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How To Prevent Frozen Pipes During The Winter
With the recent Polar Vortex sending temperatures plummeting throughout the country, many homeowners are having to deal with frozen pipes. This may not seem like an issue, but frozen pipes are susceptible to bursting. When water freezes inside the pipes, it expands; thus, creating greater pressure. When this pressure reaches a certain point, the pipes will no longer be able to handle it, at which point they burst. Unless you want to deal with a flooded mess inside your home, you should take the necessary action to protect pipe freezing during the winter.
Why Frozen Pipes Are a Problem
According to an article published by Patch.com, a 1/8-inch crack in a pipe can leak up to 250 gallons of water a day, causing flooding, serious structural damage, and the immediate potential for mold. Cracks don’t have to be massively large to cause a fair amount of damage. Even the slightest puncture may end up causing thousands of dollars worth of damage, which is why homeowners should take a proactive approach towards preventing this problem.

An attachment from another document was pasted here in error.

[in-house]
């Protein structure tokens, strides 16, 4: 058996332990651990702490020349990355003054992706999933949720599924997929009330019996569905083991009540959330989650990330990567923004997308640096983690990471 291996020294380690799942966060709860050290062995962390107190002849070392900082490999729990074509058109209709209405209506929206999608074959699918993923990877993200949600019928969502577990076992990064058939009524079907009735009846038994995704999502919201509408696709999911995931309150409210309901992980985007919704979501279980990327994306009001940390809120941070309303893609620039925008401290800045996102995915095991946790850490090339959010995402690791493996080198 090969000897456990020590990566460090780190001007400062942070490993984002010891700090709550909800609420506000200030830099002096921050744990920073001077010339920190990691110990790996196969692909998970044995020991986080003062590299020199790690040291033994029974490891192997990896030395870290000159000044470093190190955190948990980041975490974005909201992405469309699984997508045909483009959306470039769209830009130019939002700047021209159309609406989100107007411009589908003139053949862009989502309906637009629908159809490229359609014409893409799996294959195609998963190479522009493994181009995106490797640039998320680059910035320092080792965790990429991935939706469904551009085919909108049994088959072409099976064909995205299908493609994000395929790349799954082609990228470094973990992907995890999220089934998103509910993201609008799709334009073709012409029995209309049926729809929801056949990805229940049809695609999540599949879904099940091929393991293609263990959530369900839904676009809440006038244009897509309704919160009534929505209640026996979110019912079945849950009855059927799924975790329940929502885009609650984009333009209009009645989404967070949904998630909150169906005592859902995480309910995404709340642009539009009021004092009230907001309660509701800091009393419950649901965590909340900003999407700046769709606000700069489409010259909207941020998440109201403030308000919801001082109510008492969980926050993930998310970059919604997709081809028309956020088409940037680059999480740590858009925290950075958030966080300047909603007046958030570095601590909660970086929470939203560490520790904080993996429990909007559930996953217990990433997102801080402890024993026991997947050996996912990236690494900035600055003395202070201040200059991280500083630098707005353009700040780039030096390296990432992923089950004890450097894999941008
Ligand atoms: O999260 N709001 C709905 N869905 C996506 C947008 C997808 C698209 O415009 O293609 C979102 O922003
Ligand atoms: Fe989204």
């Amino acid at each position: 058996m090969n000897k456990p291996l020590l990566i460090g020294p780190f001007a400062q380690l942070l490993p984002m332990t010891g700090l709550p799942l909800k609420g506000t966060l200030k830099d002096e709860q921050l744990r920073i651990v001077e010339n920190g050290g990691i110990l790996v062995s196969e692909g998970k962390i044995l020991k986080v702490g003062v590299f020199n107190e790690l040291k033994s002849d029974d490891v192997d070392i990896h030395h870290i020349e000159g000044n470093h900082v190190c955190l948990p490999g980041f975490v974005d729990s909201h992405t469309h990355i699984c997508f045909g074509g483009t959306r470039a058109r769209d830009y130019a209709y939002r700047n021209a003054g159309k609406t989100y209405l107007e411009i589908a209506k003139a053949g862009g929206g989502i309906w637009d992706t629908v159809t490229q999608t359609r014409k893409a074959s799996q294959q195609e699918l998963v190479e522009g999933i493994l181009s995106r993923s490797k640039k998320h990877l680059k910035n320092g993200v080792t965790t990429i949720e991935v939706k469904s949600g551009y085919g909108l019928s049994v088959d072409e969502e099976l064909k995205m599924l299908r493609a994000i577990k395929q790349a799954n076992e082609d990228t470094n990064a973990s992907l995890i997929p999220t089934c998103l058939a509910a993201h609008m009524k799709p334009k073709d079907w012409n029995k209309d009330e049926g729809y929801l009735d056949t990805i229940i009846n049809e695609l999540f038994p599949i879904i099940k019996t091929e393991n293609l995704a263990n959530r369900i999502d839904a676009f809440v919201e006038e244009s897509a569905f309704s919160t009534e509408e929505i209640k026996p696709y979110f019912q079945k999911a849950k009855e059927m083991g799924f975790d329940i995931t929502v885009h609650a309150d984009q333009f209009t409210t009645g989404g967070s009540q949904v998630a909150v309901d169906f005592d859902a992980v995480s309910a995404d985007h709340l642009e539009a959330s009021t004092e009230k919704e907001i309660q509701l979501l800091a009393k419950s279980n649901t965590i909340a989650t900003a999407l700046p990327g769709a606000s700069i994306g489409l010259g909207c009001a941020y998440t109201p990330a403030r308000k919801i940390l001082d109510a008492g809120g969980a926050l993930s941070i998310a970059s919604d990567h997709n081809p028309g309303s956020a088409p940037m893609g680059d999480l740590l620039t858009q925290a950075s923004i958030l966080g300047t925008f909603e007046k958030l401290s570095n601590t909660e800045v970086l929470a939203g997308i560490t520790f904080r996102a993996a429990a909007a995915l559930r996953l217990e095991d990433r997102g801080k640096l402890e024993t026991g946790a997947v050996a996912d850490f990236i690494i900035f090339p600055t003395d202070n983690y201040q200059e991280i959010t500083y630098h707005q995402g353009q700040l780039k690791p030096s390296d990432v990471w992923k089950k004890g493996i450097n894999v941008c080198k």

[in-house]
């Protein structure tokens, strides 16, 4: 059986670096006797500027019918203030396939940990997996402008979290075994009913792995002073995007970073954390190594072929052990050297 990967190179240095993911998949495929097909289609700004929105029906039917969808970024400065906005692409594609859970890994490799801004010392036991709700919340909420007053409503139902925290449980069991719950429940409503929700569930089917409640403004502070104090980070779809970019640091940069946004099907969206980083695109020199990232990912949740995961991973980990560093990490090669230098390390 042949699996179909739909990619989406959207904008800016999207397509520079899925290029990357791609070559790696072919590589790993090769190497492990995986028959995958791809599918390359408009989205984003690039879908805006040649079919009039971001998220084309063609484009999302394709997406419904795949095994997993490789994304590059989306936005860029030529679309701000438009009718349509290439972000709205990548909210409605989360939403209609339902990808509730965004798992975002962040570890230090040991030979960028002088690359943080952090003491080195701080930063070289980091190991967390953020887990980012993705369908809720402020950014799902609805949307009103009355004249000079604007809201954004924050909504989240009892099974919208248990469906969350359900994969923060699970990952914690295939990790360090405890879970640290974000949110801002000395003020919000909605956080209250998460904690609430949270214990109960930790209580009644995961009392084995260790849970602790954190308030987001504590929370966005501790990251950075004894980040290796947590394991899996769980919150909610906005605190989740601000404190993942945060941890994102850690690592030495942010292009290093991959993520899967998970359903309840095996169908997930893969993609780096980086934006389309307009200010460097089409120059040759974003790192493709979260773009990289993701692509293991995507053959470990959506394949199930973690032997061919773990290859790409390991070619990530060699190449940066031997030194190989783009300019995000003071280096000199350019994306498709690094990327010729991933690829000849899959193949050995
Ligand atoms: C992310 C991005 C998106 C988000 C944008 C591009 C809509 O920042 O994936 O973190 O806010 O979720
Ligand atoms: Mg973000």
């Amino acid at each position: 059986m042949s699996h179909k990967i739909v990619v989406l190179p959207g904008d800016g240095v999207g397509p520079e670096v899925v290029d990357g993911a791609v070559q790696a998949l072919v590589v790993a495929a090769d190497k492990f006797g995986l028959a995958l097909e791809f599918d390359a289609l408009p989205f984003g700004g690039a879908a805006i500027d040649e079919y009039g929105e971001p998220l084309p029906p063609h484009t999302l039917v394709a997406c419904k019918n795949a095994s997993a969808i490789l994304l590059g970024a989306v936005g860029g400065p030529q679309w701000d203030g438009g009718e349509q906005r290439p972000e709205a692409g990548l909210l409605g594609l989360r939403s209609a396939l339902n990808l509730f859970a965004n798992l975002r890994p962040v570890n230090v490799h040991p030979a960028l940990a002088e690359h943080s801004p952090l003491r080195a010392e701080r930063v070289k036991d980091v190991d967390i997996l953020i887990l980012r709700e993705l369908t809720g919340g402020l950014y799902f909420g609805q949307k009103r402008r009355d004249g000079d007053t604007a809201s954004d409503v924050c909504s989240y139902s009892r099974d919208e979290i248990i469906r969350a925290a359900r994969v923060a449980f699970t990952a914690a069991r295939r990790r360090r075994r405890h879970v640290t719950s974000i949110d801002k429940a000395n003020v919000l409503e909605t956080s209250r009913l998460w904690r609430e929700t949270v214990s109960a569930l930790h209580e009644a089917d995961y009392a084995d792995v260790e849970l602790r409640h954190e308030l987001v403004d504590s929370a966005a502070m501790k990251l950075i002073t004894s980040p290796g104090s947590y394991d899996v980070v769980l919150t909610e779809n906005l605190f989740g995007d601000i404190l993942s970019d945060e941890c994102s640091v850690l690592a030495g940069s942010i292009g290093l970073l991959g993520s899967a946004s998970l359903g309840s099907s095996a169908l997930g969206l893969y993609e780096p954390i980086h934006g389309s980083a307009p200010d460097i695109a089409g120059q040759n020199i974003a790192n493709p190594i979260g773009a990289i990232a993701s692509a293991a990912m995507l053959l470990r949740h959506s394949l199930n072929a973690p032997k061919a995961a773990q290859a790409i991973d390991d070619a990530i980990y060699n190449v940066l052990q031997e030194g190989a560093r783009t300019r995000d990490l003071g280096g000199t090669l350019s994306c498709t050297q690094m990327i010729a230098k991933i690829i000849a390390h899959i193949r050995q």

Identify Problem Areas
The areas where pipes are most susceptible to freezing include the attic, basement and crawlspace. These ‘problem areas’ are typically poorly insulated, allowing the cold air to have a greater effect on plumbing. If you haven’t done so already, go throughout your home to identify the location of your pipes. Most homes built up north feature plumbing that’s either buries deep underground and/or well insulated to prevent freezing. Down south, however, builders don’t take these extra steps to help reduce the chance of freezing.
Let The Faucets Drip
The single most important step in preventing frozen pipes during the winter is to let your faucets drip at night. You don’t have to turn the faucets on full blast (which is a waste of water), but instead let them drip just slightly. This keeps the water moving throughout your home, which in turn reduces the chance of frozen pipes. Stagnant water freezes faster and more easily than moving water, which is why turning your faucets to a drip helps prevent frozen pipes.
Pipe insulation is cheap, easy to find, and easy to install, so there’s really no reason why you homeowners should not use it. Placing a layer of insulation around the exposed pipes in your home offers a barrier of protection against the freezing temperatures.